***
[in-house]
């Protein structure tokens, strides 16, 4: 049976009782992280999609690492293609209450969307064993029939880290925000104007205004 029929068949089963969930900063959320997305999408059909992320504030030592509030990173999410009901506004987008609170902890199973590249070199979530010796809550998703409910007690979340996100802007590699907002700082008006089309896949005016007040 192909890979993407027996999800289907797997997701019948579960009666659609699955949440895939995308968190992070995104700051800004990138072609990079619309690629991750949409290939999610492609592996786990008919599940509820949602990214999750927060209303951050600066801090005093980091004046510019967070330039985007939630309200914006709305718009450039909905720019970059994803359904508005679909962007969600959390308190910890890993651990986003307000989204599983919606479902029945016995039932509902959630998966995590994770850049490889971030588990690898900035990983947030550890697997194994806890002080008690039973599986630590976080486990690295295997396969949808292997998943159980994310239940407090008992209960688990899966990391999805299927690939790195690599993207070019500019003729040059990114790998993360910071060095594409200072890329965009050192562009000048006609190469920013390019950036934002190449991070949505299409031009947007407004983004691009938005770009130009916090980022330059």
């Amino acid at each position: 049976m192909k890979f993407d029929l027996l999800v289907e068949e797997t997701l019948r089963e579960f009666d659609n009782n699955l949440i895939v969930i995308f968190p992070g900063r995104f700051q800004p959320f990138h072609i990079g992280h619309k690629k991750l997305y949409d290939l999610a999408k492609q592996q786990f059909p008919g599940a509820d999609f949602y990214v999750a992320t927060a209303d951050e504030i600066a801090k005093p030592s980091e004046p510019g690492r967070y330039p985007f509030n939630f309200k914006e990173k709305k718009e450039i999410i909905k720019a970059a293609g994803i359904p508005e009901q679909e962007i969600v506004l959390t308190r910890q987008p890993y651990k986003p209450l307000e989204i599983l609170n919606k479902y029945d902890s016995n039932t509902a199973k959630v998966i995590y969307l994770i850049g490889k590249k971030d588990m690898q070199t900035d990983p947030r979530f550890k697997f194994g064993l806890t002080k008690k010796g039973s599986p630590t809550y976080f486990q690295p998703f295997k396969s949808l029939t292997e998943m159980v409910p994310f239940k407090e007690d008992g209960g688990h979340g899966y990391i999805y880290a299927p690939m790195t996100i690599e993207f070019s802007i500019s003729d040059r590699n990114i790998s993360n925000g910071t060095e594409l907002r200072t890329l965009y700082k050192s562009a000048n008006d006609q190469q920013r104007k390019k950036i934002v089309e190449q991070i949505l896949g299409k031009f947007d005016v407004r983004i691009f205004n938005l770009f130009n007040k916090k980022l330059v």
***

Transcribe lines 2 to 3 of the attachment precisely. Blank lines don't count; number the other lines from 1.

């Protein structure tokens, strides 16, 4: 049976009782992280999609690492293609209450969307064993029939880290925000104007205004 029929068949089963969930900063959320997305999408059909992320504030030592509030990173999410009901506004987008609170902890199973590249070199979530010796809550998703409910007690979340996100802007590699907002700082008006089309896949005016007040 192909890979993407027996999800289907797997997701019948579960009666659609699955949440895939995308968190992070995104700051800004990138072609990079619309690629991750949409290939999610492609592996786990008919599940509820949602990214999750927060209303951050600066801090005093980091004046510019967070330039985007939630309200914006709305718009450039909905720019970059994803359904508005679909962007969600959390308190910890890993651990986003307000989204599983919606479902029945016995039932509902959630998966995590994770850049490889971030588990690898900035990983947030550890697997194994806890002080008690039973599986630590976080486990690295295997396969949808292997998943159980994310239940407090008992209960688990899966990391999805299927690939790195690599993207070019500019003729040059990114790998993360910071060095594409200072890329965009050192562009000048006609190469920013390019950036934002190449991070949505299409031009947007407004983004691009938005770009130009916090980022330059």
């Amino acid at each position: 049976m192909k890979f993407d029929l027996l999800v289907e068949e797997t997701l019948r089963e579960f009666d659609n009782n699955l949440i895939v969930i995308f968190p992070g900063r995104f700051q800004p959320f990138h072609i990079g992280h619309k690629k991750l997305y949409d290939l999610a999408k492609q592996q786990f059909p008919g599940a509820d999609f949602y990214v999750a992320t927060a209303d951050e504030i600066a801090k005093p030592s980091e004046p510019g690492r967070y330039p985007f509030n939630f309200k914006e990173k709305k718009e450039i999410i909905k720019a970059a293609g994803i359904p508005e009901q679909e962007i969600v506004l959390t308190r910890q987008p890993y651990k986003p209450l307000e989204i599983l609170n919606k479902y029945d902890s016995n039932t509902a199973k959630v998966i995590y969307l994770i850049g490889k590249k971030d588990m690898q070199t900035d990983p947030r979530f550890k697997f194994g064993l806890t002080k008690k010796g039973s599986p630590t809550y976080f486990q690295p998703f295997k396969s949808l029939t292997e998943m159980v409910p994310f239940k407090e007690d008992g209960g688990h979340g899966y990391i999805y880290a299927p690939m790195t996100i690599e993207f070019s802007i500019s003729d040059r590699n990114i790998s993360n925000g910071t060095e594409l907002r200072t890329l965009y700082k050192s562009a000048n008006d006609q190469q920013r104007k390019k950036i934002v089309e190449q991070i949505l896949g299409k031009f947007d005016v407004r983004i691009f205004n938005l770009f130009n007040k916090k980022l330059v």